Vol. LXII, No. 29
Wednesday, July 16, 2008
(Photo courtesy of USRowing)
SCULL SESSION: U.S. Olympic rower Matt Hughes is all smiles as he looks forward to making his Olympic debut next month at the Beijing Summer Games. Hughes, a 2004 graduate of the University of Michigan, has been holding down a day job as a financial analyst with Princeton-based Karr Barth Private Client Group as he has made his way up the U.S. rowing ladder. Hughes will be rowing in the quadruple sculls in Beijing.
It didnt take long for Matt Hughes to make an impression when he joined the University of Michigan crew program in 2000.
In his first college session on the ergometer, the torture machine that approximates the rowing motion, Hughes set a school record for the 4k.
Hughes feat was all the more impressive since he was a rowing novice, having played soccer and dabbled in basketball and track at Ludington High (Mich.).
Despite his obvious natural talent for rowing, it took a while for Hughes to fall in love with the sport.
I wouldnt say that I liked rowing until the end of my sophomore year, said Hughes.
Freshman year was rough, the boat was flopping all over, guys didnt know what they were doing, including myself. Once I got into championship racing with six lanes, I really liked it.
Now, Hughes is looking ahead to the ultimate rowing championship as he prepares to compete in the quadruple sculls for the U.S. next month in the Beijing Summer Olympics.
For Hughes, who moved to Princeton in 2004 after graduating from Michigan, making his first Olympic team was a bit anticlimactic.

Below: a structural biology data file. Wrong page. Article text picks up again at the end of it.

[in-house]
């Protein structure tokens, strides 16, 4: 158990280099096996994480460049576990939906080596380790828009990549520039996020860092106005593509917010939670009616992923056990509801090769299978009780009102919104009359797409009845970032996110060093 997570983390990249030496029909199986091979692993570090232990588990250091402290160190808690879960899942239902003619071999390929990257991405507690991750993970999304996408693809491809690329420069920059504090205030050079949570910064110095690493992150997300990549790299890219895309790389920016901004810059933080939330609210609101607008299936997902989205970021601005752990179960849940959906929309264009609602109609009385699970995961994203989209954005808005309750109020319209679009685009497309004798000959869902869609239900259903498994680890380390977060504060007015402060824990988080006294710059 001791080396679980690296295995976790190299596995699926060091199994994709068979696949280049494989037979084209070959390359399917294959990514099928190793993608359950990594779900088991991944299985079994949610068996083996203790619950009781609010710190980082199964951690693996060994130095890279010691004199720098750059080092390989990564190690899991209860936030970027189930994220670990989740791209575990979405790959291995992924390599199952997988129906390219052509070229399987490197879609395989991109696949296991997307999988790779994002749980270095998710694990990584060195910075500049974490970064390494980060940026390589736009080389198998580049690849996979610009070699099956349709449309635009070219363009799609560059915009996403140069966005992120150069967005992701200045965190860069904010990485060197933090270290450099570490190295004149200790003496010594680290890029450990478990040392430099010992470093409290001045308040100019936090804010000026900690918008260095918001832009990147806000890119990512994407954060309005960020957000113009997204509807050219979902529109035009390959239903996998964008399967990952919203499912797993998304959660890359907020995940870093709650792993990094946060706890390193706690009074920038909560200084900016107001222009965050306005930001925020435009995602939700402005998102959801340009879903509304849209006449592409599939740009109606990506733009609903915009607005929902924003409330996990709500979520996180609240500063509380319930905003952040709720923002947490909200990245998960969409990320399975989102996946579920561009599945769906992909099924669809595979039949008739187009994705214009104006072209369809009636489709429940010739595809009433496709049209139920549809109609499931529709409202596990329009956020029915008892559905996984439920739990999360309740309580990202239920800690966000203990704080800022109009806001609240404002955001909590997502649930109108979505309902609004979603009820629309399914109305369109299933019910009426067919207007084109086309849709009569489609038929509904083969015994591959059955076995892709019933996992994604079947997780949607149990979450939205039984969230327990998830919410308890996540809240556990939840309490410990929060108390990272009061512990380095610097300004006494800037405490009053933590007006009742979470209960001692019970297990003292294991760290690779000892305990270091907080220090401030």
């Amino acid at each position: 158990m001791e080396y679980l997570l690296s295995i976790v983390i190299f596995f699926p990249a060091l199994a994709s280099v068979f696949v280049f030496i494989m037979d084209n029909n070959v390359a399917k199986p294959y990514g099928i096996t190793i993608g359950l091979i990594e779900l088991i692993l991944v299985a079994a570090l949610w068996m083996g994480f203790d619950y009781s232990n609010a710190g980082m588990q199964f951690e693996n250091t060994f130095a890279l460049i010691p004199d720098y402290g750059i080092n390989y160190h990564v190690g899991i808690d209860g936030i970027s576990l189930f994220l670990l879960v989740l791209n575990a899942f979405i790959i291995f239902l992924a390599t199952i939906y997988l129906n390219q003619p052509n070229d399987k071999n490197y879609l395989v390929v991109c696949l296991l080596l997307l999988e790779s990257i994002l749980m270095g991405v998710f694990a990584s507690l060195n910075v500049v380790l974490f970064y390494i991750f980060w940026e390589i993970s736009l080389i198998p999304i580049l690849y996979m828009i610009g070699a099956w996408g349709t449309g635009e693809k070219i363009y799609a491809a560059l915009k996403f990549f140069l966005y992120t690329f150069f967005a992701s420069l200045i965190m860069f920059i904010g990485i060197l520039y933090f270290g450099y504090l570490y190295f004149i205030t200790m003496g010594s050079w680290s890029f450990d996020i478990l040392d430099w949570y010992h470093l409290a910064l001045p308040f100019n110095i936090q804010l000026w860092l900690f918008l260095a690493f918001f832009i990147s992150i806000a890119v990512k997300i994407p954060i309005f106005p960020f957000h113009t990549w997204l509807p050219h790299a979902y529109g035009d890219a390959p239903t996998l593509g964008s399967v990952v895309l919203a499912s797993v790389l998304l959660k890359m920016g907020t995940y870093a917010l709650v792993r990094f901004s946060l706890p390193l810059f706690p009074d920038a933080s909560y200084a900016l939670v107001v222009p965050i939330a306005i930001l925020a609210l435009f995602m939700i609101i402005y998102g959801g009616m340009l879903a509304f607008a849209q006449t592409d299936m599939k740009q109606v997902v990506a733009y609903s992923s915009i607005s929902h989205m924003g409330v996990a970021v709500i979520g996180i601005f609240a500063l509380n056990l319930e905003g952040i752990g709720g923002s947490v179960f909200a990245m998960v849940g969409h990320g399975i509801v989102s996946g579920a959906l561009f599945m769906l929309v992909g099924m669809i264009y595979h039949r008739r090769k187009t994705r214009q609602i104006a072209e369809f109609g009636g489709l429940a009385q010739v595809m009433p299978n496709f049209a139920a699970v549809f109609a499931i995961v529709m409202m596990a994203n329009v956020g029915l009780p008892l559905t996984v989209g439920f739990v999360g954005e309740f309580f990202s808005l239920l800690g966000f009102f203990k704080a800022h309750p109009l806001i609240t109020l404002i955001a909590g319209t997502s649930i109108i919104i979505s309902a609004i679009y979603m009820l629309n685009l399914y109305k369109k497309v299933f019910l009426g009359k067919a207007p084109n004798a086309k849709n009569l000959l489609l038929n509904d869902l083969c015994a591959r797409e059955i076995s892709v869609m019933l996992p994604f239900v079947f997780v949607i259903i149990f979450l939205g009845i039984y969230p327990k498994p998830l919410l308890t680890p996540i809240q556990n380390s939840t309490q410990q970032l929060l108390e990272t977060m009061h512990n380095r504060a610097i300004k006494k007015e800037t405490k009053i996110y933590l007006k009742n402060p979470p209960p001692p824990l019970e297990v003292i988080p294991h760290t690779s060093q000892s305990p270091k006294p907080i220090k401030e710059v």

It was a feeling of relief, recalled Hughes. I had known for a while because our boat had won the World Cup race at Lucerne earlier this year. It was a pretty cool feeling signing the declaration of intent for Olympic athletes.
A key step in Hughes road to the Olympics was his move to Princeton to train with the U.S. National Team.
I came to Princeton in 2004 right before the Athens Olympics so I was out of that cycle, recalled Hughes.
The training load wasnt that more intense; we had a big load at Michigan and I trained outside the team. The jump in intensity was rowing with the other national guys.
Another turning point for Hughes came when he turned his focus to sculling, the rowing discipline where the athletes use two oars as opposed to sweep, where the rowers use only one oar.
When I got to Princeton, they were dividing up the new guys and they had me go to sculling, said Hughes.
I did that for a year and then I got cut. I went back to the sweep with the four with cox. I came back to the double sculls in 2007.
The transition to sculling has gone smoothly for Hughes. Its not a lot different, it involves the same principles, explained Hughes.
You need to be in unison with the other guys on the boat; its the same sort of approach. It takes a little more coordination to get things in synch with the two oars.
Landing a job as a financial analyst with Karr Barth Private Client Group at the Carnegie Center has helped Hughes keep things in balance.
They are very supportive, said Hughes, a finance and computers major who had a stint working at the Princeton Running Company before going to Karr Barth.
They have no problem with me coming and going from practice; I can also work from home. Its good to have something else in your life. If you have a bad practice, you have something else to put your mind on.
Right now, Hughes has his mind squarely on getting prepared to do his best in Beijing as his boat is spending about four and and a half hours a day on the water at Lake Carnegie.
All the work is in the water at this point; we are working on technique and small changes, said Hughes, who will be joined in the boat by Scott Gault, Jamie Schroeder, and Sam Stitt.
We are working on the little things that will help us win a medal. Its a pretty young crew. We beat Poland, the three-time world champs, in Lucerne. But then Italy beat Poland and we havent gone against Italy. The win over Poland was a big confidence builder. All the boats will be faster in Beijing, there will be a lot of getting out early and hanging on.
In view of Hughes auspicious early work on the ergometer, its no wonder that he has hung on to become an Olympian.
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